News: online homeware retailer Made.com has opened a physical showroom on the ninth floor of a west London office tower, featuring QR codes and miniature 3D-printed models of furniture.
The 400 square metre Ninth Floor Showroom, located next to the company's offices in Notting Hill, presents a changing selection of the site's most popular furniture and lighting products arranged "like a studio shoot".
Visitors can scan QR codes to find out more about products, play with miniature furniture models and take home postcards and fabric samples.
"Furniture and design is a special category in the sense that the products take up a lot of space," said Made.com CEO and founder Ning Li. "Our business model tries to eliminate every unnecessary cost, like agents, importers, brands and warehousing, including the physical stores. Whenever you have a lot of costs, you can’t pass on the savings."
Li says the future for Made.com is a "convergence of online and offline", using the showroom to improve the online retail experience. "It’s very experimental. It’s not something that can replace physical retail, but it’s a good step to bridge the gap," he said.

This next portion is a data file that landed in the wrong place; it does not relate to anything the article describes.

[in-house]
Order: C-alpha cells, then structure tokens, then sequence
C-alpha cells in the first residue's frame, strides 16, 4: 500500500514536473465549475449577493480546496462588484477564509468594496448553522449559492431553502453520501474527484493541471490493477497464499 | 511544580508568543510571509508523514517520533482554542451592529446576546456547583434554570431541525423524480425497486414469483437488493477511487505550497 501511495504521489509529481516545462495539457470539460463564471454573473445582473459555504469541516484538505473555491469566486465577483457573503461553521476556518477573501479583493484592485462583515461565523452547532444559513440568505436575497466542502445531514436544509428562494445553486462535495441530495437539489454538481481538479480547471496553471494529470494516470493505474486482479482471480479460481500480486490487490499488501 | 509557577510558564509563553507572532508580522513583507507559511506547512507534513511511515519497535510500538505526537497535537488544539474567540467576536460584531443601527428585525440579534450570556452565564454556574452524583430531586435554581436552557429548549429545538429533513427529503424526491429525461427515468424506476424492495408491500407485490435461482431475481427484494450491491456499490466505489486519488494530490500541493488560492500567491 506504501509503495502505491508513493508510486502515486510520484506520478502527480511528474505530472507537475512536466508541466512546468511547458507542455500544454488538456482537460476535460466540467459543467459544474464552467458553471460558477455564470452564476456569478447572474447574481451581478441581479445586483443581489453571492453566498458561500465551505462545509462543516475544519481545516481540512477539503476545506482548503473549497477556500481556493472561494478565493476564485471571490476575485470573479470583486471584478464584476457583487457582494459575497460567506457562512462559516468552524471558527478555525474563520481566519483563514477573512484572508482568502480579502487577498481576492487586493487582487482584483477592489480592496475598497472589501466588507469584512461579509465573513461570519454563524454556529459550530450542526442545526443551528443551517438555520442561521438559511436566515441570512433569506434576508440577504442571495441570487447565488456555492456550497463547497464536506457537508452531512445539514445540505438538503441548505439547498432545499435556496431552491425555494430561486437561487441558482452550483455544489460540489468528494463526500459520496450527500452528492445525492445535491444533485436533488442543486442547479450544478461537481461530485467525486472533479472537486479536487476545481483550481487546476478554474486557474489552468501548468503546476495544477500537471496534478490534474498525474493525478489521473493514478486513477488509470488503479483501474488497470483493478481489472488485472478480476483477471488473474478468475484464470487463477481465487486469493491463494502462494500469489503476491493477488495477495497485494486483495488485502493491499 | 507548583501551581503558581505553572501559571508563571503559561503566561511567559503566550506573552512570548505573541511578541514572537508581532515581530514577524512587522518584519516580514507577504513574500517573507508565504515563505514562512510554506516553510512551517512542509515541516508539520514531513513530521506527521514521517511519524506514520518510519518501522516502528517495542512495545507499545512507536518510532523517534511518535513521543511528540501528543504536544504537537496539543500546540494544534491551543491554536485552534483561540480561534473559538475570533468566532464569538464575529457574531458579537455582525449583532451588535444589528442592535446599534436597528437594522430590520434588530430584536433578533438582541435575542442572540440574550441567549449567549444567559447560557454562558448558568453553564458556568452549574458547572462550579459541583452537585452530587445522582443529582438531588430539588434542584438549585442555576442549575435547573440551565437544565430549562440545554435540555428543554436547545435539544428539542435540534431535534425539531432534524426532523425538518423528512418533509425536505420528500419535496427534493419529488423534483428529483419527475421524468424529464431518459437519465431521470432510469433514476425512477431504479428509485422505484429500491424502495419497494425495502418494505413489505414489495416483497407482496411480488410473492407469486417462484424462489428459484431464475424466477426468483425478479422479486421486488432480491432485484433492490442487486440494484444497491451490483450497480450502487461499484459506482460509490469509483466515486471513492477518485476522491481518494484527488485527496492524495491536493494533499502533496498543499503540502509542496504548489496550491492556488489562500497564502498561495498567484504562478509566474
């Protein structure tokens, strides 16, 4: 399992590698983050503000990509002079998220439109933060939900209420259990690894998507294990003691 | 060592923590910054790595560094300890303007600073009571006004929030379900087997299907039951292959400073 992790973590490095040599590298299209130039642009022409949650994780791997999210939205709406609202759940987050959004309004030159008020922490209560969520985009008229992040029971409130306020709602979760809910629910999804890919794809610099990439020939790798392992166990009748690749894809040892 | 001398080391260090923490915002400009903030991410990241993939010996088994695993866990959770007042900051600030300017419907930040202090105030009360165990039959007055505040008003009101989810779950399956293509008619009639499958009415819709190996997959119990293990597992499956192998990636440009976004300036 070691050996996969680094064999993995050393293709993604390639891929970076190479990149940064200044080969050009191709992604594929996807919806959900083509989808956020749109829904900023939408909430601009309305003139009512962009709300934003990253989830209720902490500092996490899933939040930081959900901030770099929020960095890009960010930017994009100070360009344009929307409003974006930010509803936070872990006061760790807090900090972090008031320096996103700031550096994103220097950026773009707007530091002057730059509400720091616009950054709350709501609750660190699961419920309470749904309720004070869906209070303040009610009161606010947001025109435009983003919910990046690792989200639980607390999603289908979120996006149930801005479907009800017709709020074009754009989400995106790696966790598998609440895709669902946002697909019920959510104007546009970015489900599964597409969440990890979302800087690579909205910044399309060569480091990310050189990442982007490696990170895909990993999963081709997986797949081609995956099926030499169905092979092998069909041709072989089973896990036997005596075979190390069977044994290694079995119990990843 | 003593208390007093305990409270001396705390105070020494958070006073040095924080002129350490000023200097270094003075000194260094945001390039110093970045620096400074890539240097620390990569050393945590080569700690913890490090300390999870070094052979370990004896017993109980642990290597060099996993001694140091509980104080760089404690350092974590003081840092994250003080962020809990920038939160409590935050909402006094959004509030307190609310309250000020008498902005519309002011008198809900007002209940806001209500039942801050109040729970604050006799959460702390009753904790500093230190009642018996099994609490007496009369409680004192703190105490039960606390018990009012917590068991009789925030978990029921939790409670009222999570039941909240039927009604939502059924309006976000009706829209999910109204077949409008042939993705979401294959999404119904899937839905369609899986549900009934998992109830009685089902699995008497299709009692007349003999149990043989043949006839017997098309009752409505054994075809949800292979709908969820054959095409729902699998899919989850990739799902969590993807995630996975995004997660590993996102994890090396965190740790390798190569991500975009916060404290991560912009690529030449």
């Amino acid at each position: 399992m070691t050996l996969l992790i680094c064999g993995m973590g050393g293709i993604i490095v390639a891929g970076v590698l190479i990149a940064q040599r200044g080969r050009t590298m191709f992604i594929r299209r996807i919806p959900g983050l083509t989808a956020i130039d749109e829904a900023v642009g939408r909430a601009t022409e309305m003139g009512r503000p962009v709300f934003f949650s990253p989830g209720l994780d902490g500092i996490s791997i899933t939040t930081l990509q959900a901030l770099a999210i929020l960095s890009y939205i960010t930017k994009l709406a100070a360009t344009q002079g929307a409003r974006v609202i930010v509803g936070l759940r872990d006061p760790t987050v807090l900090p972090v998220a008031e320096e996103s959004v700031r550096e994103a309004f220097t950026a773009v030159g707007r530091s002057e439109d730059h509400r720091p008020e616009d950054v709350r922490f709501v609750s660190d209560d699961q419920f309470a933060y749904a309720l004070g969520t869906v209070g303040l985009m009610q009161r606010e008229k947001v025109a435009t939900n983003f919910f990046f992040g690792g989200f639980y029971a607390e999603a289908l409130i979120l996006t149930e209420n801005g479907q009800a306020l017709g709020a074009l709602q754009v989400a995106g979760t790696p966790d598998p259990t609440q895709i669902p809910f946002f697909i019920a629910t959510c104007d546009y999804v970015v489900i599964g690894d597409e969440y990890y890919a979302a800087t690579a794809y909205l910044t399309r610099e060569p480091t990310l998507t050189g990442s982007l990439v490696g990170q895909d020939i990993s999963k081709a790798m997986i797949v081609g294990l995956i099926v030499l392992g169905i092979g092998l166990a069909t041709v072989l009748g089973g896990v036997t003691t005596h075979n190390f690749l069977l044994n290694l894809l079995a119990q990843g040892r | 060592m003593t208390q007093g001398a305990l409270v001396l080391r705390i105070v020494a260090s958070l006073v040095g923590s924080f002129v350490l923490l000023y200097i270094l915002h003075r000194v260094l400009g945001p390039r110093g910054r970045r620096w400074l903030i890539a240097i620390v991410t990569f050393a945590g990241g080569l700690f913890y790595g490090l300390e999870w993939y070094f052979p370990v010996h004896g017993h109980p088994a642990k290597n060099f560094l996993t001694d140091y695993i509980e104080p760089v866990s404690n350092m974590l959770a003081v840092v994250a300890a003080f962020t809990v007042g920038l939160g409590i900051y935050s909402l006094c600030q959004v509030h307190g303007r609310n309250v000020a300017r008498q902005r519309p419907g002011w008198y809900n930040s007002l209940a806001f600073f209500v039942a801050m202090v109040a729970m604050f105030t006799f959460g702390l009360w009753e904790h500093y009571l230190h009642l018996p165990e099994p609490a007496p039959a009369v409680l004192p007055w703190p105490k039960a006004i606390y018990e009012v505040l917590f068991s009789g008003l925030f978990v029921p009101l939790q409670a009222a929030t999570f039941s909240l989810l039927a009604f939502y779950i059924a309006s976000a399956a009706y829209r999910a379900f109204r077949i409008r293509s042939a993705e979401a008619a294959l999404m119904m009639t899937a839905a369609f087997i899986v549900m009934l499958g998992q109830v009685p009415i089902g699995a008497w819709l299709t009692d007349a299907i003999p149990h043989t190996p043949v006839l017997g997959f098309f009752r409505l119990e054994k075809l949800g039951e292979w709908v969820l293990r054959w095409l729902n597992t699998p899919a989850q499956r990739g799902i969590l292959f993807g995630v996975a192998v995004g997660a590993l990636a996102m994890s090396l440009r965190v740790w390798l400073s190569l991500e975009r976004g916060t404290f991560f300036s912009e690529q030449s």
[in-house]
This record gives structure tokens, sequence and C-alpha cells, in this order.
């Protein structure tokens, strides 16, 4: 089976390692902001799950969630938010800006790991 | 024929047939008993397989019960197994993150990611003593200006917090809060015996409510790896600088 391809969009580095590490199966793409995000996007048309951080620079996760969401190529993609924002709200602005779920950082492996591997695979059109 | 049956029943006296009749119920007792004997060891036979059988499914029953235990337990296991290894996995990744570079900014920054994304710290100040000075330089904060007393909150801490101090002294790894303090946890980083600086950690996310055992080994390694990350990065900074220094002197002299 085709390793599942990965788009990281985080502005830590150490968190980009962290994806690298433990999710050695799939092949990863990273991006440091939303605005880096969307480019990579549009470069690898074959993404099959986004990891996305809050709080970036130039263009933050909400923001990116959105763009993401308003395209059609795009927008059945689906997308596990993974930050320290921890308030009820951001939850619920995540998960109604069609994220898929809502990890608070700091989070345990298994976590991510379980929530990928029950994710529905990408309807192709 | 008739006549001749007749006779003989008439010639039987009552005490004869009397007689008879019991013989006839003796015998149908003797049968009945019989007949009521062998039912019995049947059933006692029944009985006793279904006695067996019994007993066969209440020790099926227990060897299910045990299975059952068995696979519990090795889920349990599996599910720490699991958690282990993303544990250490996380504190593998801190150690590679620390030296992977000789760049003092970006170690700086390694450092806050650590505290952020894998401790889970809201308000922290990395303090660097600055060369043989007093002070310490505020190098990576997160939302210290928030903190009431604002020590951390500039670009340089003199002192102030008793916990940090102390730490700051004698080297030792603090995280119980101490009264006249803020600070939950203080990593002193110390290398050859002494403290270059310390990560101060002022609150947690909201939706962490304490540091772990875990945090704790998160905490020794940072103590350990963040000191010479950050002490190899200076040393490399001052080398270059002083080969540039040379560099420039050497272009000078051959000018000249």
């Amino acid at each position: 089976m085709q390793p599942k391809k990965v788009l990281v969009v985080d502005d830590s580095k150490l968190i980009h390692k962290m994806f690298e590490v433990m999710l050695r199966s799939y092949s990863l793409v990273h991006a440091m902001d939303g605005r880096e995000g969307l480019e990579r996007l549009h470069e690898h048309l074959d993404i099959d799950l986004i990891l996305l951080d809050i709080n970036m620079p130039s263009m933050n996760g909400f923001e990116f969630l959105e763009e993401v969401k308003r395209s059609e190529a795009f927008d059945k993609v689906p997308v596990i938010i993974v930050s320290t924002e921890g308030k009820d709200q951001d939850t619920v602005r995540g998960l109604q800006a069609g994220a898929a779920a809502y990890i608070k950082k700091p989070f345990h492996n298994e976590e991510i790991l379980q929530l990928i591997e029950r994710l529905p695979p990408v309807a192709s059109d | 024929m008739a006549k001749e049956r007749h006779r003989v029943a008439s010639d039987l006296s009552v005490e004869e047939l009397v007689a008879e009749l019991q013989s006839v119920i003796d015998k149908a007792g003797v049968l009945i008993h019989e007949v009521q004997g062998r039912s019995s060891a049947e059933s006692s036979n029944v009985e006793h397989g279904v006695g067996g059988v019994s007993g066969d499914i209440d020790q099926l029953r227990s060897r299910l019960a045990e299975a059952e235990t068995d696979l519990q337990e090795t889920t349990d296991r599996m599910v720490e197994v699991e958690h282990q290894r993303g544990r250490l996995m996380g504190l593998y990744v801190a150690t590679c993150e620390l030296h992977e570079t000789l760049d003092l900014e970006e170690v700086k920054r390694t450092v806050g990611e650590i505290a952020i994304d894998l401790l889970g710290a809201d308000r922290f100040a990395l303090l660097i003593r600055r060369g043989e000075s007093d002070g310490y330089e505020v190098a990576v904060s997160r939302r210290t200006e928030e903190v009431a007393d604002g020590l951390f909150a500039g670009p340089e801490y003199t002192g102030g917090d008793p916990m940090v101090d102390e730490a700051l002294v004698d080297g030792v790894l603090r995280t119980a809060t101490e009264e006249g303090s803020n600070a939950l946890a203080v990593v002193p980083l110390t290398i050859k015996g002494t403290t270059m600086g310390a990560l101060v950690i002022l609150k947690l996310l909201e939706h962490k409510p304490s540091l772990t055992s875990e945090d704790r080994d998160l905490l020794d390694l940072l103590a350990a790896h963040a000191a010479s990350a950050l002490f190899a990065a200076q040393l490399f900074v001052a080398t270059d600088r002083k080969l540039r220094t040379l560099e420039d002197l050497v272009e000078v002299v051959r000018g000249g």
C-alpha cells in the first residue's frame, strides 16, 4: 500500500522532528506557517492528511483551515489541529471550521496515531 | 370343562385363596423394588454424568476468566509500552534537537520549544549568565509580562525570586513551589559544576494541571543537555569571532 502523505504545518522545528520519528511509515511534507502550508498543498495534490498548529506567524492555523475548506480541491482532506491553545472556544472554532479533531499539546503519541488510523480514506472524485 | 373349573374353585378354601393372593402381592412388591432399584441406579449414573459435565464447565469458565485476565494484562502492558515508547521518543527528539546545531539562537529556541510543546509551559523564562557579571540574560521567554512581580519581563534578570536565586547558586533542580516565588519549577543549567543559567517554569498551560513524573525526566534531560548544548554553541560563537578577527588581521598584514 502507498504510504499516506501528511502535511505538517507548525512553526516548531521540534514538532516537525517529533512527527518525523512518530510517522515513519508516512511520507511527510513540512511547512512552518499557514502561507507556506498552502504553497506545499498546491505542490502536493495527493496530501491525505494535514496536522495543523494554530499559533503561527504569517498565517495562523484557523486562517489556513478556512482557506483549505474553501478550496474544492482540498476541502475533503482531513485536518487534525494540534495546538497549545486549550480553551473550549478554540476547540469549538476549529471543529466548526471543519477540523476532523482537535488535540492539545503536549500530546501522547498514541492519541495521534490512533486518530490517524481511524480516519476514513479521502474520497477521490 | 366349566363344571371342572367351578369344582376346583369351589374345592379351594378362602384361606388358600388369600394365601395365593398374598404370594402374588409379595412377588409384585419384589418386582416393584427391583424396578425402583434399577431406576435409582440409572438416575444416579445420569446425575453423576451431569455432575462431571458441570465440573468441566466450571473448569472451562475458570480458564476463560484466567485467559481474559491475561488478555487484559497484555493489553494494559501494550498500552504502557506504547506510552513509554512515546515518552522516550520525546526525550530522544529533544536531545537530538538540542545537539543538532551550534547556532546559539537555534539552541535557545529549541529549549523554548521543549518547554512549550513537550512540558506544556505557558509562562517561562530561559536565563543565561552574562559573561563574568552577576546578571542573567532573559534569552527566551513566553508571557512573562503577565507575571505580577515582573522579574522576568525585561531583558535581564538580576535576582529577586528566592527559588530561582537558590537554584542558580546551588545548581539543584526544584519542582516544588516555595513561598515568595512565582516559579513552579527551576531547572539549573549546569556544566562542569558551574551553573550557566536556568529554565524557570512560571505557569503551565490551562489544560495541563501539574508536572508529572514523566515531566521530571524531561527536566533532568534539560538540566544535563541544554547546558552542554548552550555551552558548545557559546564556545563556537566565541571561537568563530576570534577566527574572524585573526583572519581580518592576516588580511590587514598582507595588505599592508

Made.com isn't the only company to attempt to move from online into offline retail recently. "We've seen over the last year, especially at Christmas, companies like eBay doing pop-up stores or experiential stores in a physical space," Li said. "We hope to see more [companies] doing similar things, because it makes a lot of sense for consumers."
Former investment banker Li launched Made.com in 2010 with backing from Brent Hoberman, founder of furniture and homeware website MyDeco and holiday shop Lastminute.com. Made.com now employs 70 people and ships several containers of goods to UK customers every day.
The showroom opened last week during the London Design Festival and is open to the public from Wednesday to Sunday at Newcombe House, 45 Notting Hill Gate, W11 3LQ.
Earlier today we reported that online design retailer Fab.com is to merge its UK and German sites into a single European store.
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